The TV series locks a death-grip on the grotesque as the Oscar-winning Jessica Lange steals every creepy scene in her first regular series role.
Is American Horror Story the most gruesome TV show of all time?
If your jaw drops and your face feels like it's melting off as your eyes widen into saucers, no need to worry — it just means you're getting into the groove of American Horror Story, perhaps the freakiest television show in the history of the medium.
With top-tier acting talent, drama rooted in family tragedy, nightmarish atmospheric visuals and a premiere with no less than eight cliffhangers, this psychosexual haunted house series could give even the cult horror-meister Rob Zombie the heebie-jeebies.
Get ready for blood, dark mystery, violation of the body, strobe-lit scenes, a disturbed ghoul, a bloke in a black rubber suit and a basement with more rusty medical instruments and jars of body parts than you would care to count.
American Horror Story revolves around the Harmons, a family of three who move from Boston to Los Angeles as a means to reconcile past anguish. They take up residence in a decaying mansion that hides dark secrets within its walls as well as the ghosts of its former inhabitants. And they're not a very pleasant bunch, either.
One of the most shocking revelations about American Horror Story is that such demented offspring could spring from the minds of the executive producers Ryan Murphy and Brad Falchuk — the creators of Glee, that sunny, button-shiny song-and-dance confection populated by lip-synching cherubs.
"I think we're both obsessed with the [horror] genre," says Falchuk. "Working with Ryan, it's being obsessed with the genre - and then it's … how can we bust the genre up? What can we do to the genre to make it not the genre anymore, while paying homage to all these things that we love so much?"
The TV industry apparently loves their bust-it-up approach, too. The first season of American Horror Story, which wrapped last autumn in North America on the FX network, earned 17 Emmy nominations, tying with Mad Men for the most of any programme this past year, as it set a record for the most Emmy nominations for a mini-series in cable history. (The Emmys will be handed out on September 23 in LA.)
In a casting coup, the producers managed to entice the two-time Oscar-winner Jessica Lange (Tootsie, Blue Sky) to the series, where she's magnificently malignant as the next-door neighbour Constance Langdon, a past-her-prime Southern belle with a murderous past and a daughter, Addie, with Down syndrome whom she cruelly refers to as "the mongoloid".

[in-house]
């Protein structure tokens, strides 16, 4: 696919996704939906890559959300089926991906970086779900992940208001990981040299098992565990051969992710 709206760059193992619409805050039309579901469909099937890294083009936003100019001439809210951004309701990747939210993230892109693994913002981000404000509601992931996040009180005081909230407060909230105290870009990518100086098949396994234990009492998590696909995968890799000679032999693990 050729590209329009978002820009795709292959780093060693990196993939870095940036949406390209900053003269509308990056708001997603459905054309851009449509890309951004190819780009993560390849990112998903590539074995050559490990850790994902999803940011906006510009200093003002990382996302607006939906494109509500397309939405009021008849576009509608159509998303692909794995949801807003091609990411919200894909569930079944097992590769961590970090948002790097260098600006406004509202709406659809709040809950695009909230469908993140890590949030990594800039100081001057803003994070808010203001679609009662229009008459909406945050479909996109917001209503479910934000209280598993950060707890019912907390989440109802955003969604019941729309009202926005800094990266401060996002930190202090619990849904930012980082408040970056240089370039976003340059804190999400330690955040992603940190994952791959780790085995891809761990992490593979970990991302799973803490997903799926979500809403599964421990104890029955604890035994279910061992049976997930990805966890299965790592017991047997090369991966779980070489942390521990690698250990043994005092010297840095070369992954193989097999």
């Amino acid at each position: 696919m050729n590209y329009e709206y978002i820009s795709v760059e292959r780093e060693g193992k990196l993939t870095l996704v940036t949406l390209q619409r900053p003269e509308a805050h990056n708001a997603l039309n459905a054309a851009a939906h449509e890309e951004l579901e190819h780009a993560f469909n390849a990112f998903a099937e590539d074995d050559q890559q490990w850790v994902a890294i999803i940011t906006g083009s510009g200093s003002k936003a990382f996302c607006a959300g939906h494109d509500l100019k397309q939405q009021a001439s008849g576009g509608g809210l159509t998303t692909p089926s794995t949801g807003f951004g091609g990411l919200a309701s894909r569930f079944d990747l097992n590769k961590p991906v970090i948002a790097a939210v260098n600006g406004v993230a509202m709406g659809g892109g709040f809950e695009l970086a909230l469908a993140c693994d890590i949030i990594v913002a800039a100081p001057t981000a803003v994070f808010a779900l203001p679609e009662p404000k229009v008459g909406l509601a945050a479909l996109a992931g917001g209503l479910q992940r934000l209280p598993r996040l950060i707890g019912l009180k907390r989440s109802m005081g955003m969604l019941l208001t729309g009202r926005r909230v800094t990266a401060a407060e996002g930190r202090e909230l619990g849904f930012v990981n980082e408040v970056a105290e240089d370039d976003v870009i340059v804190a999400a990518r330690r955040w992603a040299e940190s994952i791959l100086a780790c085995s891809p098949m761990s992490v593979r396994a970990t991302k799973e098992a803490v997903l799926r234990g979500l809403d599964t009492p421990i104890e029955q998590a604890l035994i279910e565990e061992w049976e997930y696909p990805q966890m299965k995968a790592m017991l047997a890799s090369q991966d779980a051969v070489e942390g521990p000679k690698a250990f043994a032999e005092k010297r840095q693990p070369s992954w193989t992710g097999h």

"Maybe we're getting more like the English," says Lange. "You do television, you do theatre, you do film, you do radio. I mean, you can do anything [in the UK]. I don't think there's that kind of delineation: if you're this, you're this; if you're that, you're that. So when this came up, I thought, well, here is great writing, here is a wonderful character. Something very unusual. I had a couple of phone conversations with Ryan [Murphy] and I'd never had a man promise me so much."
Coming off of her acclaimed football drama Friday Night Lights, Connie Britton found herself hungry for a fresh acting challenge in Vivien Harmon, a strong but emotionally wounded wife whose stillbirth causes her to withdraw from her psychiatrist husband Ben, who goes on to have an affair with one of his college students.
"Ryan [Murphy] takes an idea, and then he makes it happen in a way that has never been done before," says Britton. "And it's incredibly visionary and innovative. And so I, too, sat down, and we had a breakfast at the 101 Diner, Ryan's favourite spot. And he, too, promised me more than any other man ever has."
The former Nip/Tuck star Dylan McDermott plays Ben Harmon, whose infidelity spurs the decision to move his family west in a bid to start anew.
"I was instantly intrigued because of the genre," says McDermott. "It's in the vein of Rosemary's Baby or The Shining and Repulsion and all these movies that I loved growing up with. I was immediately obsessed with the idea of it."
"I was just so fascinated with the idea of psychological horror that when I met with Ryan and Brad and Connie, we instantly had this chemistry, which we kind of prayed for," he says. "I just love this world. I love strange and weird and creepy - and it's also rooted in this reality of this broken family. So it just had all the elements that I was looking for."
As the twig is bent, so grows the tree, goes the old maxim, and Murphy traces his love of horror to childhood disturbances of his own.
"My first seminal television moment was my grandmother used to force me, even when I was sobbing and screaming, to watch [the vampire soap opera] Dark Shadows. She would make me sit through it to toughen me up, I think. And then, when I was bad, I had to watch The Waltons."
American Horror Story premieres tonight at 11pm on OSN First HD.
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